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Editorial Views  |   July 2016
Approaching a Safe Last Resort: Triggers for Perioperative Blood Transfusion
Author Notes
  • From the Department of Anesthesia and Pain Management, University Health Network, Toronto, Ontario, Canada (W.S.B., D.N.W.); Department of Anesthesia, University of Toronto, Toronto, Ontario, Canada (W.S.B., D.N.W.); Li Ka Shing Knowledge Institute of St. Michael’s Hospital, Toronto, Ontario, Canada (D.N.W.); and Institute of Health Policy Management and Evaluation, University of Toronto, Toronto, Ontario, Canada (D.N.W.).
  • Corresponding article on page 46.
    Corresponding article on page 46.×
  • Accepted for publication April 15, 2016.
    Accepted for publication April 15, 2016.×
  • Address correspondence to Dr. Beattie: scott.beattie@uuhn.ca
Article Information
Editorial Views / Coagulation and Transfusion
Editorial Views   |   July 2016
Approaching a Safe Last Resort: Triggers for Perioperative Blood Transfusion
Anesthesiology 7 2016, Vol.125, 11-13. doi:10.1097/ALN.0000000000001161
Anesthesiology 7 2016, Vol.125, 11-13. doi:10.1097/ALN.0000000000001161

[There are] context-specific differences in appropriate transfusion triggers…[and this research] provides important guidance on how best to transfuse anemic surgical patients.

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Image: ©Thinkstock.
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ANESTHESIOLOGISTS and perioperative physicians often face the challenging decision between transfusing or not transfusing an anemic patient. This decision implicitly requires balancing the risks of anemia versus the risks of red cell transfusion in an individual patient. Anemia affects more than 30% of patients undergoing elective surgery, and is associated with increased perioperative morbidity and mortality.1,2  Conversely, the risks of perioperative red cell transfusion are also well described.3,4  Observational studies have found that administration of just 1 to 2 units of erythrocyte concentrate to surgical patients is associated with increased morbidity and mortality. Nonetheless, it must be acknowledged that observational studies will likely never be able to adequately adjust for the inherent confounding by indication associated with perioperative transfusion. Stated otherwise, clinicians preferentially transfuse patients who are undergoing extensive risky surgery or have more severe comorbidity, especially cardiovascular disease. These confounders are almost always inadequately captured in observational datasets, therefore precluding adequate risk adjustment when assessing the association between transfusion and outcomes.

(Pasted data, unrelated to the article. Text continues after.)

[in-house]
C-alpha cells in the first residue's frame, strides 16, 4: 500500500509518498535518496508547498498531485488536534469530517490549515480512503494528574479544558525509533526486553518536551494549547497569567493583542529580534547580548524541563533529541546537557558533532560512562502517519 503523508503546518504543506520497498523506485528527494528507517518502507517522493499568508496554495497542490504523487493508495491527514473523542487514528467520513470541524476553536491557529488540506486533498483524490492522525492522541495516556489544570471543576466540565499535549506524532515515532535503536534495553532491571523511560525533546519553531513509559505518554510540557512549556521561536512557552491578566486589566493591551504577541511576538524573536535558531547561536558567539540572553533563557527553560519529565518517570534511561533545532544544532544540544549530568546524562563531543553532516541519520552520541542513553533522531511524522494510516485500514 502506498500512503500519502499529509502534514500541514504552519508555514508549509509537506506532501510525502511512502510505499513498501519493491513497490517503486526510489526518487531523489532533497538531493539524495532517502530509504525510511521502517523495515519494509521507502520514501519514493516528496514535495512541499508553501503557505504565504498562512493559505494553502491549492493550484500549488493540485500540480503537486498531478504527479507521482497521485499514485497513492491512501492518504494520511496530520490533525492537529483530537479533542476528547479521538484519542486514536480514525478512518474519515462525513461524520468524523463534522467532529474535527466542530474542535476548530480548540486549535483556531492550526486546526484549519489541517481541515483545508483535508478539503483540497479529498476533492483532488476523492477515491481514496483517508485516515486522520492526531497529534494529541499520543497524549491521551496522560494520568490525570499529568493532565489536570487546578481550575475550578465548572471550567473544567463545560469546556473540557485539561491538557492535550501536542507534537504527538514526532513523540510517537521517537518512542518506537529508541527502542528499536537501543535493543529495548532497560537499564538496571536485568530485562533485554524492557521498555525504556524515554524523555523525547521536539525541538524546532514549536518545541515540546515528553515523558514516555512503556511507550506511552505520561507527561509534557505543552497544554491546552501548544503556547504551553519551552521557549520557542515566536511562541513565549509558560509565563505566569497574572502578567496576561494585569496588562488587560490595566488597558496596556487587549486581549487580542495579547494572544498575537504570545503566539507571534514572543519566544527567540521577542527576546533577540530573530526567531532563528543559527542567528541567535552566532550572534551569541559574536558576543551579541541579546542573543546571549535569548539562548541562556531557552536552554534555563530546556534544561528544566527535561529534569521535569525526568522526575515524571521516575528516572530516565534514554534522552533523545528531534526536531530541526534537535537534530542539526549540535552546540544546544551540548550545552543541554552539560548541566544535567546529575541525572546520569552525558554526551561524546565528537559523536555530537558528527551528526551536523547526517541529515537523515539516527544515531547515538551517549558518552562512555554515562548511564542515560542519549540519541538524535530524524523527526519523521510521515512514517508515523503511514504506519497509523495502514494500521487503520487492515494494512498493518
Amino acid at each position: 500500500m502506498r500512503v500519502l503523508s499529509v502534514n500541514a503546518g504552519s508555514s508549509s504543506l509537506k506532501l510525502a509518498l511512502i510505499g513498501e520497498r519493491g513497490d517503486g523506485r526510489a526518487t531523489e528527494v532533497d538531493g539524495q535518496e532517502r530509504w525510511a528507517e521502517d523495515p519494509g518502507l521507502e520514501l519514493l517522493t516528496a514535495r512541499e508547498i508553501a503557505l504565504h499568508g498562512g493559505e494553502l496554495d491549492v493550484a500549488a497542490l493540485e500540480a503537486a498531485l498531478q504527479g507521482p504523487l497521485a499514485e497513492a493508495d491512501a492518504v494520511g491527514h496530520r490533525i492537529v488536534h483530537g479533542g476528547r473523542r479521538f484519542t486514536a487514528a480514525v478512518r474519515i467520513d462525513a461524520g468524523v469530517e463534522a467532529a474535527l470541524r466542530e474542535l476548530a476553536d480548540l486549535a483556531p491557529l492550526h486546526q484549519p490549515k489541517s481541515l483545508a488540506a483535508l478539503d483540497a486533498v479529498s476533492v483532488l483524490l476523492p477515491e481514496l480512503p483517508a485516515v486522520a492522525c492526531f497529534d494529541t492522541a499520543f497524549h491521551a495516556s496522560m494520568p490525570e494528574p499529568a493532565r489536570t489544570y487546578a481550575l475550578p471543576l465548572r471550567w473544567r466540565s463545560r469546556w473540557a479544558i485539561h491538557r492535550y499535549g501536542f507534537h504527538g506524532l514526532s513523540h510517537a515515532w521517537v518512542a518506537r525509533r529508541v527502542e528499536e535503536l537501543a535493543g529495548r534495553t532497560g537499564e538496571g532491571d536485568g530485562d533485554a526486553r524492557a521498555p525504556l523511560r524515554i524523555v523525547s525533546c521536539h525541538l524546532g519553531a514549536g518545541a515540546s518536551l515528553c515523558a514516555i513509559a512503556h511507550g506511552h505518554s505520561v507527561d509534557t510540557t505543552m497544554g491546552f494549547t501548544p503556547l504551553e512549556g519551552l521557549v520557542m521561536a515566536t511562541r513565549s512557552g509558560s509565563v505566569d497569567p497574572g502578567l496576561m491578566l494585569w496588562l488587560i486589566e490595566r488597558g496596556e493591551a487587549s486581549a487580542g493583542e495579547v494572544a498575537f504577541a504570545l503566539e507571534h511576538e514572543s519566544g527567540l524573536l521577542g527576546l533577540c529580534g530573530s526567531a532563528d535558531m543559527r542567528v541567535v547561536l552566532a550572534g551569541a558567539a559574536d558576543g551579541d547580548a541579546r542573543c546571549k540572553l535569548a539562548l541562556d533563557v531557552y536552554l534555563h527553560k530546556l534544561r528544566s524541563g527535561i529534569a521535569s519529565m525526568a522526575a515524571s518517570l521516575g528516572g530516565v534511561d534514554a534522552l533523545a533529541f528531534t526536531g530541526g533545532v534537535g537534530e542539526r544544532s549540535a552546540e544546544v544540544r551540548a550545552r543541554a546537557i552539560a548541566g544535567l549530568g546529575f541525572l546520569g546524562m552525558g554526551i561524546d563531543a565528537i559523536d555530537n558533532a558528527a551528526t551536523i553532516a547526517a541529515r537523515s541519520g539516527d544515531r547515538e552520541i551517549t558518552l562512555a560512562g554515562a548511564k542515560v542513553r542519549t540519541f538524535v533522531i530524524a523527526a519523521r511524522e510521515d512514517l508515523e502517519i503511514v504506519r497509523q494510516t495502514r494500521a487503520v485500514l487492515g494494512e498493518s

Given the clinical importance of identifying appropriate circumstances to transfuse anemic surgical patients and the limitations of observational research methods to address this question, current “best evidence” comes from so-called “transfusion trigger trials.” In these randomized controlled trials, patients are randomized to have either a high hemoglobin concentration threshold for triggering a transfusion (i.e., “liberal” transfusion strategy) or a low hemoglobin concentration threshold (i.e., “restrictive” transfusion strategy).
While widely viewed as considerably less biased than equivalent observational studies, the transfusion trigger study design has been criticized.5  For example, these trials cannot be blinded and typically lack a control group representing usual clinical practice. The definition of “restrictive” and “liberal” across trials has been heterogeneous. Most importantly, the design entails imposing fixed standardized thresholds to all patients within an arm of the trial. By comparison, in clinical practice, physicians individualize a patient’s transfusion threshold based on concomitant comorbidity. Thus, most perioperative physicians would specify different transfusion triggers for an otherwise healthy 35-yr-old patient compared to a 65-yr-old individual with long-standing cardiovascular disease.6  Subgroup-specific differences in the efficacy and safety of transfusion trigger thresholds are both physiologically plausible and consistent with physicians’ usual clinical practice.